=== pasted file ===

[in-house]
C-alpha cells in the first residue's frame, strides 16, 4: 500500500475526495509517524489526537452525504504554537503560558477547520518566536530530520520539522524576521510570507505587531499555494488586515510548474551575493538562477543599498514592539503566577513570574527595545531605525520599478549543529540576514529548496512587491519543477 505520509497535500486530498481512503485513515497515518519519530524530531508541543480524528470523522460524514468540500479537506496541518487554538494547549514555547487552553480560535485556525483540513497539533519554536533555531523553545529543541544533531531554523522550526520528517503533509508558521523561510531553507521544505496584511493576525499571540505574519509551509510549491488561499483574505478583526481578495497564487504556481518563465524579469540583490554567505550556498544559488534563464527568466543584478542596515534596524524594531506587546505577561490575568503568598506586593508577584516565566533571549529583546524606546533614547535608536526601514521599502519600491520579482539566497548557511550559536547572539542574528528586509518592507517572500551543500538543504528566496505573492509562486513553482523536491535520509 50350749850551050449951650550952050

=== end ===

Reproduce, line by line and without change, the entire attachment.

[in-house]
C-alpha cells in the first residue's frame, strides 16, 4: 500500500475526495509517524489526537452525504504554537503560558477547520518566536530530520520539522524576521510570507505587531499555494488586515510548474551575493538562477543599498514592539503566577513570574527595545531605525520599478549543529540576514529548496512587491519543477 505520509497535500486530498481512503485513515497515518519519530524530531508541543480524528470523522460524514468540500479537506496541518487554538494547549514555547487552553480560535485556525483540513497539533519554536533555531523553545529543541544533531531554523522550526520528517503533509508558521523561510531553507521544505496584511493576525499571540505574519509551509510549491488561499483574505478583526481578495497564487504556481518563465524579469540583490554567505550556498544559488534563464527568466543584478542596515534596524524594531506587546505577561490575568503568598506586593508577584516565566533571549529583546524606546533614547535608536526601514521599502519600491520579482539566497548557511550559536547572539542574528528586509518592507517572500551543500538543504528566496505573492509562486513553482523536491535520509 50350749850551050449951650550952050